If you're thinking small for your next new-car purchase, the Mazda2 could become No. 1 on your shopping list.
The Japanese automaker's perky subcompact, due to arrive in North America this July, shares its platform with the upcoming Ford Fiesta (Ford retains an interest in Mazda), but goes its own way in terms of design and powertrain.
The Mazda2s originally hit the road in Japan, Europe and Australia back in 2007, countries where buyers tend to gobble up what we North Americans refer to as subcompacts. Now, virtually every automaker building and/or selling vehicles here wants to be prepared for the next spike in pump prices or for when new government regulations in 2015 dictate more fuel-efficient vehicles.
The Mazda2 is a stylish little hatchback that's available only in one body style (the Ford Fiesta will also offer a sedan). That's a shame since Mazda also makes a four-door wagon and two-door hatch variants of the Mazda2 for other countries. Comparatively speaking, the Mazda2 is around 22 inches shorter, 2.5 inches narrower and has 6 inches less distance between the front and rear wheels than the Mazda3 hatch/wagon.
Mazda's corporate smiley-face nose is much in evidence along with some neatly creased and curvy body panels and a fashionably sculpted rear end. Cabin entry is through a set of wide front doors, while rear-seat access is a bit more awkward (this is a small car, after all), but not a major impediment for average-sized adults.
Once aboard there's more room than you'd expect. Taller drivers should find no major issues with foot, knee and elbow room, but full-size back-seaters will likely request that those in front slide their chairs far forward.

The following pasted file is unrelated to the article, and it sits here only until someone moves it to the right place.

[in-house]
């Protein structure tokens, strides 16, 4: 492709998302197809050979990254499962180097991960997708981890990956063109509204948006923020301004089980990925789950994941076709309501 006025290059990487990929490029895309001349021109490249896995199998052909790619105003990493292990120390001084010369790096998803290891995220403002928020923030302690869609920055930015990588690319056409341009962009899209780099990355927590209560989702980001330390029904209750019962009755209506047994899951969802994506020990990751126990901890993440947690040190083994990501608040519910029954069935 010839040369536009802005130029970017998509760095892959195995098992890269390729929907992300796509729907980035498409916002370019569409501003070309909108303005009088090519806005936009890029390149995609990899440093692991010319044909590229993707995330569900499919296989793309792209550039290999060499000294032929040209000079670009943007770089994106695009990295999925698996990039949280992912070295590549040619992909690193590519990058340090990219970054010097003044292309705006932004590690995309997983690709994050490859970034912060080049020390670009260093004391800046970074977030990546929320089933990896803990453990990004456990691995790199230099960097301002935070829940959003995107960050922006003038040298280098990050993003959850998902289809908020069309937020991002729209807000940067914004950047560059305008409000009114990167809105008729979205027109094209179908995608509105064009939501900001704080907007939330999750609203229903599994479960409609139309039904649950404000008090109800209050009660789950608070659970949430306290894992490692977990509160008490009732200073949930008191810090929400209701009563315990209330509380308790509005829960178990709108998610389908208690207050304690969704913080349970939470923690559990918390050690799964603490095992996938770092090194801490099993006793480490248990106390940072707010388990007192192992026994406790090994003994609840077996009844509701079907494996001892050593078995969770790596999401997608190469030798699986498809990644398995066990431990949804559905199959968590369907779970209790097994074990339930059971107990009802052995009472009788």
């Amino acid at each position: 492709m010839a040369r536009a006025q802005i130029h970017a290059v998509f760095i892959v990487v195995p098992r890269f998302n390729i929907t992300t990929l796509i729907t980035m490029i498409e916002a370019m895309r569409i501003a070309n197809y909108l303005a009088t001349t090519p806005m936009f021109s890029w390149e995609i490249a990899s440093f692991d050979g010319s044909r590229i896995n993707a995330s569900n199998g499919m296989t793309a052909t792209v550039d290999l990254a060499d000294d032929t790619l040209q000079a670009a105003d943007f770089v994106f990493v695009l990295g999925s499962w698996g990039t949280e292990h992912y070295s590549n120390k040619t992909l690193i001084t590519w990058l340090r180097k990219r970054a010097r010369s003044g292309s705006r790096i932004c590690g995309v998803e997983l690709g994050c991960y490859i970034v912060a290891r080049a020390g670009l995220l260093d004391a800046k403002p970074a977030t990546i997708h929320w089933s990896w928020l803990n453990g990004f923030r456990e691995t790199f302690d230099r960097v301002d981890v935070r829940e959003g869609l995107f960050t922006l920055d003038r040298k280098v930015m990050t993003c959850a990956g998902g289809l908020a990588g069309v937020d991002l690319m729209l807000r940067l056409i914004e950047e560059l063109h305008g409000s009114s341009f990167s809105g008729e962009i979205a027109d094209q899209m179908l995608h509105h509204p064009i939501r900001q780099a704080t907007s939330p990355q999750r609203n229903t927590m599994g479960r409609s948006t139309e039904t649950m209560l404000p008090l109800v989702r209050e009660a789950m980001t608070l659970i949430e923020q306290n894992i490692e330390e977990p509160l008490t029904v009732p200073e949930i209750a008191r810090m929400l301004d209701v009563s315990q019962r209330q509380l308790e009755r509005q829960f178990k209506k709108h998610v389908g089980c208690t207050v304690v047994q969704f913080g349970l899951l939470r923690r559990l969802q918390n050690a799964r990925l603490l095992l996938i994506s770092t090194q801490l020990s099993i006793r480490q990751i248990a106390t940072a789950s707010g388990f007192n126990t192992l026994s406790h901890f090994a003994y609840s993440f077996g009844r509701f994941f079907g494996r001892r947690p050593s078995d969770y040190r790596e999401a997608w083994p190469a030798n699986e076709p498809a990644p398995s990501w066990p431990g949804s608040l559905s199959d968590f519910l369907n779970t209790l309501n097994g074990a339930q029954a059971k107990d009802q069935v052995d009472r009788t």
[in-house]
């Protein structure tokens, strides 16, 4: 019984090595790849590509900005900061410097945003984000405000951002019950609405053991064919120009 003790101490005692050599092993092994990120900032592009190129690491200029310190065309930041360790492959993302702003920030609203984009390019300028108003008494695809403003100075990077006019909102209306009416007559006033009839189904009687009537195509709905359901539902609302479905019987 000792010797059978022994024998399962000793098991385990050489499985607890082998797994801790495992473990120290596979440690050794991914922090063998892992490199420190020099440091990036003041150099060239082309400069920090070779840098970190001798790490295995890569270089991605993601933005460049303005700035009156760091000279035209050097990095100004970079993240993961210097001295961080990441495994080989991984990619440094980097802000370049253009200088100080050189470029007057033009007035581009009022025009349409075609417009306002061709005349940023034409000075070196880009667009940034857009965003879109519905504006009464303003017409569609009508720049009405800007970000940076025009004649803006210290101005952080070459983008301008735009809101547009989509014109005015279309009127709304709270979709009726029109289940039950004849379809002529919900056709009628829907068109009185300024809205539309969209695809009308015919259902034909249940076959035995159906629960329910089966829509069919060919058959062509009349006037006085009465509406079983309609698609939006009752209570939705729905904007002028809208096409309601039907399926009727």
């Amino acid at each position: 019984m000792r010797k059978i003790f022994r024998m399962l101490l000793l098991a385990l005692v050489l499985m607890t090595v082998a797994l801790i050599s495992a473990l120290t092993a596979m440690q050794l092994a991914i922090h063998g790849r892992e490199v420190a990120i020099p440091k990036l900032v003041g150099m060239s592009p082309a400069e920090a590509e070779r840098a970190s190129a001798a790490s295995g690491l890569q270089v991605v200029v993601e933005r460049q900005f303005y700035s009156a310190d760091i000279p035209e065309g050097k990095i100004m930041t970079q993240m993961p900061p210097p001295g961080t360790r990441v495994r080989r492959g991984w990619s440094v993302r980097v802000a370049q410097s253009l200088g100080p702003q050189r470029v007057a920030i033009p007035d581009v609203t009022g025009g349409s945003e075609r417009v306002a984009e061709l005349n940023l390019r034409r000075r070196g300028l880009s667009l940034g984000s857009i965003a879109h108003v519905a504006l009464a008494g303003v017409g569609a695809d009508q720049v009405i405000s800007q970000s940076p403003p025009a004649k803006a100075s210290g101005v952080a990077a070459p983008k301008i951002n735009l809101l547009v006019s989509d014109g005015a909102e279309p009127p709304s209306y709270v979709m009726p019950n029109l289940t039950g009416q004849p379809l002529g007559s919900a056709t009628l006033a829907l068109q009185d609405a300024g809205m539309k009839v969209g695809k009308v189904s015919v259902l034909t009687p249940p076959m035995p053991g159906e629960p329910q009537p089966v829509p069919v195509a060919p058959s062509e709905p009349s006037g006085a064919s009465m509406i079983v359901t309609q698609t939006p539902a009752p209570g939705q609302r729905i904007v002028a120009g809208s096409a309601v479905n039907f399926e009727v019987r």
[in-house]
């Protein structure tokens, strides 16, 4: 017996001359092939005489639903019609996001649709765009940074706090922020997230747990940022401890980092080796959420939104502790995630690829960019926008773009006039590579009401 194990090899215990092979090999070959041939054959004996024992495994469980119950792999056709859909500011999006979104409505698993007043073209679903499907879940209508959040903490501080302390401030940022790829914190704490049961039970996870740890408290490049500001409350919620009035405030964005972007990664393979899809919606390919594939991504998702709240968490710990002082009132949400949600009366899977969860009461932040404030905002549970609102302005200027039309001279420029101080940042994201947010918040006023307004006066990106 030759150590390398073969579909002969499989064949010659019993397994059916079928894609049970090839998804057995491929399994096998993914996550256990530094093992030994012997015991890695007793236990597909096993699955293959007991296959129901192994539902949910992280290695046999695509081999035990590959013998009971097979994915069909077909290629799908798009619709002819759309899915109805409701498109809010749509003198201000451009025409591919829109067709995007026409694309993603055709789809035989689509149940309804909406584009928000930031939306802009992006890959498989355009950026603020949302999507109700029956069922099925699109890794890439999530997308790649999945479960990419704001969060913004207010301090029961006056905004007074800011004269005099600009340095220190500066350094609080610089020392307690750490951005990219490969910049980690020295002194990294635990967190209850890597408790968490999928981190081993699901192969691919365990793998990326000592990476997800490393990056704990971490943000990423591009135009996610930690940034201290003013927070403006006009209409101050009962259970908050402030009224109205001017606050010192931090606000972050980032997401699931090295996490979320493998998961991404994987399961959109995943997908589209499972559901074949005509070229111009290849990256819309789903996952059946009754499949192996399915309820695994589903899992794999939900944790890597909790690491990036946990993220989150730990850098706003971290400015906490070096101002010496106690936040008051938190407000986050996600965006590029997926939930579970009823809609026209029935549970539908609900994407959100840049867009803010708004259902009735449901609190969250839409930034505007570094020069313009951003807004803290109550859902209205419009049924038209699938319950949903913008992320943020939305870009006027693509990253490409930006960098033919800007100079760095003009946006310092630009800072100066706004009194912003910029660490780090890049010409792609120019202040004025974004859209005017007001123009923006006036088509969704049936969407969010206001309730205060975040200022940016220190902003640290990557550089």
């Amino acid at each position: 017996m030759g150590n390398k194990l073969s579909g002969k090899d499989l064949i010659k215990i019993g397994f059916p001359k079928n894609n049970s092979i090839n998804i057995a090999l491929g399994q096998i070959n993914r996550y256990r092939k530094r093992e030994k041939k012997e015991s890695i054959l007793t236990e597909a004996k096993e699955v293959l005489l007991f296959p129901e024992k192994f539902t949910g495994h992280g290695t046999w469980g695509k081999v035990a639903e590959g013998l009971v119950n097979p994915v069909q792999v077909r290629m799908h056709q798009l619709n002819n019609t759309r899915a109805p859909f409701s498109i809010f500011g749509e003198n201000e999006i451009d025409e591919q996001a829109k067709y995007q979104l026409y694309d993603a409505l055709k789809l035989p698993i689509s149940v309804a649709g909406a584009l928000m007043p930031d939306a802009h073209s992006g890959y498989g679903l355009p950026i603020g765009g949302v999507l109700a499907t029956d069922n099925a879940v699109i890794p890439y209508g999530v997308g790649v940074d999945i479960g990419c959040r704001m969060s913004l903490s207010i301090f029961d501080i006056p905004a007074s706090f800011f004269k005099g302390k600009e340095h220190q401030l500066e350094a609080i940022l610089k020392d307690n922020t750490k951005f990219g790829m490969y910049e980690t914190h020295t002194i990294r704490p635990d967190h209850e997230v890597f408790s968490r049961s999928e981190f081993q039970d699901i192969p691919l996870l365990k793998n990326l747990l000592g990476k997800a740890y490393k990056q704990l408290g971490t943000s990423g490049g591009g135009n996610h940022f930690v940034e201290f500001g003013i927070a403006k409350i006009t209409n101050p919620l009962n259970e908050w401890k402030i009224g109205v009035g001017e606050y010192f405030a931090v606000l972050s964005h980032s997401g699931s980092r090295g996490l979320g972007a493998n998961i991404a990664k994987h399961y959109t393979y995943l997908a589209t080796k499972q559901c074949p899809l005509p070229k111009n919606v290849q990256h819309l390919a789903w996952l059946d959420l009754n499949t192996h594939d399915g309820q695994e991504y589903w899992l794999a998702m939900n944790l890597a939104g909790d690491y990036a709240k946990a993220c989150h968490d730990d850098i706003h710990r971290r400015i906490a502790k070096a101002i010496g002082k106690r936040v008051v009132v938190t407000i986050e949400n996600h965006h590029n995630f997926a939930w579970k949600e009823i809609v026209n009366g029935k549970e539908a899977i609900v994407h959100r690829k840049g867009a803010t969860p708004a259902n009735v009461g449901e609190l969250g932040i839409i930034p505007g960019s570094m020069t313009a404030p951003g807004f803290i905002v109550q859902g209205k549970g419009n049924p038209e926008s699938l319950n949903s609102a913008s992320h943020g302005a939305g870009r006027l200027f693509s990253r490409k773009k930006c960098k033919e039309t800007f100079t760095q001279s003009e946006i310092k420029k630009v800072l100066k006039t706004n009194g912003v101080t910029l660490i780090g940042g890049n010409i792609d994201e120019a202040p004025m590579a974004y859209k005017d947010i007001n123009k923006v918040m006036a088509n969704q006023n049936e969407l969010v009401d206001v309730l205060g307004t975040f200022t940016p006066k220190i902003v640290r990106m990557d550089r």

The 60/40 split-folding rear bench doesn't fold completely flat into the load floor, but still offers sufficient cargo room for luggage, camping gear and sports equipment, although a roof-mounted rack might be necessary for skis, bikes or other bulkier objects.
The interior's well-laid-out control panel isn't overly trim laden, although Mazda's stylists have dressed up the dashboard and control panel for North American tastes. The same goes for the seat fabrics that convey a stronger sense of quality and longevity.
Getting under way in the Mazda2 involves a 100-horsepower 1.5-liter four-cylinder engine that's connected to a five-speed manual transmission, or optional four-speed automatic. On its European cars, Mazda claimed the "2" was capable of performing a zero-to-60-mph sprint in the 10-second range, which is fairly typical for most subcompacts.
Mazda's testing indicates that the Mazda2 will achieve city/highway fuel-economy numbers of 28/35 mpg with the five-speed stick, while the rating for the automatic is 28/34.
As for model selection, the base $14,700 Sport will arrive from its home plant in Mexico equipped with air conditioning, remote keyless entry, tilt steering wheel, four-speaker stereo system and power windows, locks and mirrors.
Stepping up to the $16,200 Touring adds cruise control, fancier seat covers, 15-inch alloy wheels (instead of steel on base cars), roof-mounted spoiler, leather wrapped steering wheel and a six-speaker audio system with steering-wheel-mounted controls.
Among the few listed options are a center console with armrest and an autodimming rearview mirror with compass. There's no sign of an available backup warning or navigation system or even a power sunroof showing up on the option sheet, but that doesn't mean that some of these, or additional items, won't appear as options once the Mazda2 begins arriving from the factory.
That might not even be a big factor since many Mazda2 shoppers will be budget minded, which means avoiding expensive frills and gewgaws. That's why subcompacts have traditionally been purchased, but it's entirely possible that the era where content limitations arbitrarily placed on these cars could be nearing an end. Just because it's small and good on gas doesn't mean it has to be short on features.
For now, the Mazda2 is an attractive compromise that delivers comforting features at a compelling price.